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Effective science communication is challenging when scientific messages are informed by a continually updating evidence base and must often compete against misinformation. We argue for the need for a new programme of science communication as collective intelligence—a collaborative approach, supported by technology. This would have four key advantages over the typical model where scientists communicate as individuals: scientific messages would be informed by (1) a wider base of aggregated knowledge, (2) contributions from a diverse scientific community, (3) participatory input from stakeholders, and (4) better responsiveness to ongoing changes in the state of knowledge.

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Science Communication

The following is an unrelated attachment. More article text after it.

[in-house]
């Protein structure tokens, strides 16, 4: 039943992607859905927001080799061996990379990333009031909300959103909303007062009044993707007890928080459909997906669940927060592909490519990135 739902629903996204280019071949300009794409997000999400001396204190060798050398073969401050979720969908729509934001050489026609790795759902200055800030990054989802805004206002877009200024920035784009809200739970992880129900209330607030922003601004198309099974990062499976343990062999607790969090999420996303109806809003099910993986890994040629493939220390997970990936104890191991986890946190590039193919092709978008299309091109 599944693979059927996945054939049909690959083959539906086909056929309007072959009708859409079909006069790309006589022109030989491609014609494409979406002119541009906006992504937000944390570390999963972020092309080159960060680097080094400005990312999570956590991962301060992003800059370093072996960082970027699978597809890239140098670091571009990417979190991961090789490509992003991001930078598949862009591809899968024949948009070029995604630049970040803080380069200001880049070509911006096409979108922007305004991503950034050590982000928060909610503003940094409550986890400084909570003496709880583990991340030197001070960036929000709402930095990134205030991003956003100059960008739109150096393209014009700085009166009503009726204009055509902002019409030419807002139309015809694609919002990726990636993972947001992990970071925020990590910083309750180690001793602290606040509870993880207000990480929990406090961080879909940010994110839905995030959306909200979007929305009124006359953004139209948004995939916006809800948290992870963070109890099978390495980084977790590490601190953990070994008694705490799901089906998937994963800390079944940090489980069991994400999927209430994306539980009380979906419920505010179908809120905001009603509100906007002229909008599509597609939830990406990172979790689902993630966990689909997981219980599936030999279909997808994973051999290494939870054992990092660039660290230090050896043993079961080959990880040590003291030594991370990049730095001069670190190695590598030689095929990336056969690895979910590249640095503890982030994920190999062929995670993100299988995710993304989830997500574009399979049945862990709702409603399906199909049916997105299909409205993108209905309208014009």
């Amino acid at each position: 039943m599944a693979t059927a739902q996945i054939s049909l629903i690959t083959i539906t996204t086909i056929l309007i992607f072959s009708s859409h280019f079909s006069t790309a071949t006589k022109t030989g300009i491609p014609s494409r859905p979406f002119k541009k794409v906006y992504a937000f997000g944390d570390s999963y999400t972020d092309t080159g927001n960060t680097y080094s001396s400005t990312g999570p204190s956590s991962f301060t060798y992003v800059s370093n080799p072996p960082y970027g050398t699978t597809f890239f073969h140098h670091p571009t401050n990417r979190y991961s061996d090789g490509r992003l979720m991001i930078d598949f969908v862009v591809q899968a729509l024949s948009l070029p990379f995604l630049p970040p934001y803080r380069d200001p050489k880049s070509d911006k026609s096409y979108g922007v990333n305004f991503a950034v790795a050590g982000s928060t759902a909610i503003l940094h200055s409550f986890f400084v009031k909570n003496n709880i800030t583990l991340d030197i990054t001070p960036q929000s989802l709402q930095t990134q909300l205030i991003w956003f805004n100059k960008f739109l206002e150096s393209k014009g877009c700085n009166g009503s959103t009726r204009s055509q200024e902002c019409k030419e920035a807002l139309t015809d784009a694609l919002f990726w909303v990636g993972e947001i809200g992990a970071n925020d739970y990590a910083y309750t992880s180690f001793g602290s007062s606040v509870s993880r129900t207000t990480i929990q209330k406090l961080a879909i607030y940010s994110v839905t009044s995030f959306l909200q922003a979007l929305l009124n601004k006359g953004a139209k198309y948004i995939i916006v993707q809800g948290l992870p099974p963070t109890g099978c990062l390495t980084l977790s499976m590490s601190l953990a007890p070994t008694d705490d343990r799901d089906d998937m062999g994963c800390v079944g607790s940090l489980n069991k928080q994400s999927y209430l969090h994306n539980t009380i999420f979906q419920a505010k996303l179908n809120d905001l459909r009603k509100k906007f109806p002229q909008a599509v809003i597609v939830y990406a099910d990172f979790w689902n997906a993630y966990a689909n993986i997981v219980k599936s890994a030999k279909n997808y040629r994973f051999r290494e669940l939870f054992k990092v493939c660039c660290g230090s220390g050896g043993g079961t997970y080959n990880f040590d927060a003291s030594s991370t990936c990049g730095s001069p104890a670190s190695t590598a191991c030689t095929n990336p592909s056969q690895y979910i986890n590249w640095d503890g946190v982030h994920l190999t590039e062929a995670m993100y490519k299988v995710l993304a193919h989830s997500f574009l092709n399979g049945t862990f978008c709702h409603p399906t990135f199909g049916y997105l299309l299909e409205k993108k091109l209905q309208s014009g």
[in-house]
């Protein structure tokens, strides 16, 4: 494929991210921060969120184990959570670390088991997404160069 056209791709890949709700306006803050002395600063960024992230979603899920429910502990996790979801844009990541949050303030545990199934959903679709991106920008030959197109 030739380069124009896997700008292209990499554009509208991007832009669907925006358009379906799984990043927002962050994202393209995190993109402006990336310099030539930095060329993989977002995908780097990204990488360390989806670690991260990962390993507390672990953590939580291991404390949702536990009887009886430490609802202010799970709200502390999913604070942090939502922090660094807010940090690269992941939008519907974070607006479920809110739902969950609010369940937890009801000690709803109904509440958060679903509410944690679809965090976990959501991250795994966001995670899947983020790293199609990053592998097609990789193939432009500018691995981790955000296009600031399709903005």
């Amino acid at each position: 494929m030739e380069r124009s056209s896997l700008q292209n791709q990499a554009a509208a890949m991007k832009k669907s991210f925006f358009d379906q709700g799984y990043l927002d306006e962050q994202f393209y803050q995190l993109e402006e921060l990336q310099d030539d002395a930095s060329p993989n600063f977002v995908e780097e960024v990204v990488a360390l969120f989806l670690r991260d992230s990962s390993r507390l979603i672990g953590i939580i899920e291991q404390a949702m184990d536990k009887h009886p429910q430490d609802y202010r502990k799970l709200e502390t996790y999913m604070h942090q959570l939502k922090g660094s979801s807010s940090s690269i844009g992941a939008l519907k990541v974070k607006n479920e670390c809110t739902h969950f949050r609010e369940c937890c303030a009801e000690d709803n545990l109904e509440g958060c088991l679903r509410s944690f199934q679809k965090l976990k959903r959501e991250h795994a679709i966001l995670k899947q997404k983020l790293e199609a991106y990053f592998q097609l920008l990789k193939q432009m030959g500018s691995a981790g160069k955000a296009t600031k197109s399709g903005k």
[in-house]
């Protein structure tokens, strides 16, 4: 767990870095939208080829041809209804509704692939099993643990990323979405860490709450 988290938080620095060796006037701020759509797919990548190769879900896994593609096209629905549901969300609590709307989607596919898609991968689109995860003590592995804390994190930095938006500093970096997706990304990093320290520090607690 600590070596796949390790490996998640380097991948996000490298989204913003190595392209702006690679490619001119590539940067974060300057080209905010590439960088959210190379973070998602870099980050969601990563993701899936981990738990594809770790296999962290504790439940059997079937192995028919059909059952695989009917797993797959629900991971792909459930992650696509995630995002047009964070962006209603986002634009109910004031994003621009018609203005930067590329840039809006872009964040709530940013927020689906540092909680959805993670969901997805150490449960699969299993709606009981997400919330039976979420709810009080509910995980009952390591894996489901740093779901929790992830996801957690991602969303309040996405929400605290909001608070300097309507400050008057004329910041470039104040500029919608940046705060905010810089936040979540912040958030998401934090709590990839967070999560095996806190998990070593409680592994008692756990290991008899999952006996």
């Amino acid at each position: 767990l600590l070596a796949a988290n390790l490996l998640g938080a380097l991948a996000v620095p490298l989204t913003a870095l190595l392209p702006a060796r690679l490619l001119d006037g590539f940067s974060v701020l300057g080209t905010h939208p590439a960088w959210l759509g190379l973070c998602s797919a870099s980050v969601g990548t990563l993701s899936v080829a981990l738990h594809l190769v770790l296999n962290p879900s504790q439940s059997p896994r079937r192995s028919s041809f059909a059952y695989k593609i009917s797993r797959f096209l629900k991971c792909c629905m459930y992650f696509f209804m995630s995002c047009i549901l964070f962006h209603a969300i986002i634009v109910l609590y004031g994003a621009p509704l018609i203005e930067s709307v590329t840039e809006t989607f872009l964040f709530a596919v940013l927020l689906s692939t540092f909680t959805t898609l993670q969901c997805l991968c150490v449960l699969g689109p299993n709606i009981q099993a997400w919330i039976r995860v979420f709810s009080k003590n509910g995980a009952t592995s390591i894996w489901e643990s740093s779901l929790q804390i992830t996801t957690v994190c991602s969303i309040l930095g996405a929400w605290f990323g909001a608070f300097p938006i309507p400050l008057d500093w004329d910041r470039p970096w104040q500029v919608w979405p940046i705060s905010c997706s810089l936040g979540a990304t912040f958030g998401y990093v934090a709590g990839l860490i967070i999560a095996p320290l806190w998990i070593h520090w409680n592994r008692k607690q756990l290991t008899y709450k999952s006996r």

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Holford, Fasce, Lewandowsky and Schmid were supported by the European 308 Commission Research and Innovation Horizon 2020 grant 964728 (JITSUVAX). 309 Lewandowksy and Abels were supported by the European Research Council (ERC 310 Advanced Grant 101020961 PRODEMINFO) Lewandowsky was supported by the 311 Humboldt Foundation through a research award. Hahn was supported by the Arts and 312 Humanities Research Council (AHRC), UKRI. Herzog was supported by Deutsche 313 Forschungsgemeinschaft (DFG) grant 458366841 (POLTOOLS). Lehmann was supported 314 by the Villum Foundation (34288). Nurse was supported by the Australian Government 315 Research Training Program (RTP) scholarship. Sirota was supported by the European 316 Commission Research and Innovation Horizon 2020 grant 101016967 (YUFERING).